With the addition of GPS and cellular technology, later versions of ankle bracelet technology allowed a greater measure of mobility. A judge might grant a criminal suspect permission to go to her job, her church, and her local supermarket, with each approved location plugged into the court’s computer system. Data from the ankle-strapped GPS could confirm that the suspect was staying out of mischief or send a warning to police when she paid an unauthorized visit to the local dive bar.
Geofencing also has uses for the law abiding. A company called Life360 uses it to help parents keep tabs on their kids. The service homes in on location data from a child’s phone and sends a digital message whenever the kid arrives at home or at school—and whenever he leaves. Stroll off campus at ten in the morning, and the parents instantly know. As of late 2012, Life360 had signed up about 25 million users.
It’s long been known that blind people are able to compensate for their loss of sight by using other senses, relying on sound and touch to help them “see” the world. Neuroimaging studies have backed this up, showing that in blind people brain regions devoted to sight become rewired to process touch and sound as visual information.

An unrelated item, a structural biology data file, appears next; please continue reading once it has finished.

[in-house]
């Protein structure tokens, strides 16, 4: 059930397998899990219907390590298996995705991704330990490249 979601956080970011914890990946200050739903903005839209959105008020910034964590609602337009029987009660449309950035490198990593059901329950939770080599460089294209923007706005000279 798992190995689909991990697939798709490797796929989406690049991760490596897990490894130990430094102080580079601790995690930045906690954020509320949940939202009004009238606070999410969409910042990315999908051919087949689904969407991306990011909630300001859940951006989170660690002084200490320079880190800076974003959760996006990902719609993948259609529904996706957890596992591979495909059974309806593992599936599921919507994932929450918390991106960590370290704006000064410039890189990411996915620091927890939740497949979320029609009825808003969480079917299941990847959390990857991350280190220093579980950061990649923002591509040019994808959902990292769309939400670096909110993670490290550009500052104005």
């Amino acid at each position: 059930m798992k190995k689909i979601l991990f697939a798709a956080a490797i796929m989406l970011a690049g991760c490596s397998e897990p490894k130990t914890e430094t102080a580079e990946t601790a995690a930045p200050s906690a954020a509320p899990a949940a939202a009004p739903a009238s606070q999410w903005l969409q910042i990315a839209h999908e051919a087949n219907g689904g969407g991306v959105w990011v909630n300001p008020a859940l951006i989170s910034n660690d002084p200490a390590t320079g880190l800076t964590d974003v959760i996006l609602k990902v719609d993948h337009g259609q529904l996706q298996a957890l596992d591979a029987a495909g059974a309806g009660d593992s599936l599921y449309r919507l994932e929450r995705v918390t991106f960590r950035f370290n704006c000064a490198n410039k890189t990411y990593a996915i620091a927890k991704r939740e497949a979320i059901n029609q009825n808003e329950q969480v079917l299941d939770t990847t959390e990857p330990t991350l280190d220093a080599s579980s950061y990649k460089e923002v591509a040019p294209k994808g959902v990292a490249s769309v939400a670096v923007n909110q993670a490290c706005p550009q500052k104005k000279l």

Now, in the age of Google Glass, smartphones and self-driving cars, new technology offers ever more advanced ways of substituting one sensory experience for another. These exciting new devices can restore sight to the blind in ways never before thought possible.
One approach is to use sound as a stand-in for vision. In a study published in Current Biology, neuroscientists at the Hebrew University of Jerusalem used a “sensory substitution device” dubbed “the vOICe” (Oh, I See!) to enable congenitally blind patients to see using sound. The device translates visual images into brief bursts of music, which the participants then learn to decode.
Over a series of training sessions they learn, for example, that a short, loud synthesizer sound signifies a vertical line, while a longer burst equates to a horizontal one. Ascending and descending tones reflect the corresponding directions, and pitch and volume relay details about elevation and brightness. Layering these sound qualities and playing several in sequence (each burst lasts about one second) thus gradually builds an image as simple as a basic shape or as complex as a landscape.
The concept has tried and true analogs in the animal world, says Dr. Amir Amedi, the lead researcher on the study. “The idea is to replace information from a missing sense by using input from a different sense. It’s just like bats and dolphins use sounds and echolocation to ‘see’ using their ears.”
This article was originally published on The Conversation.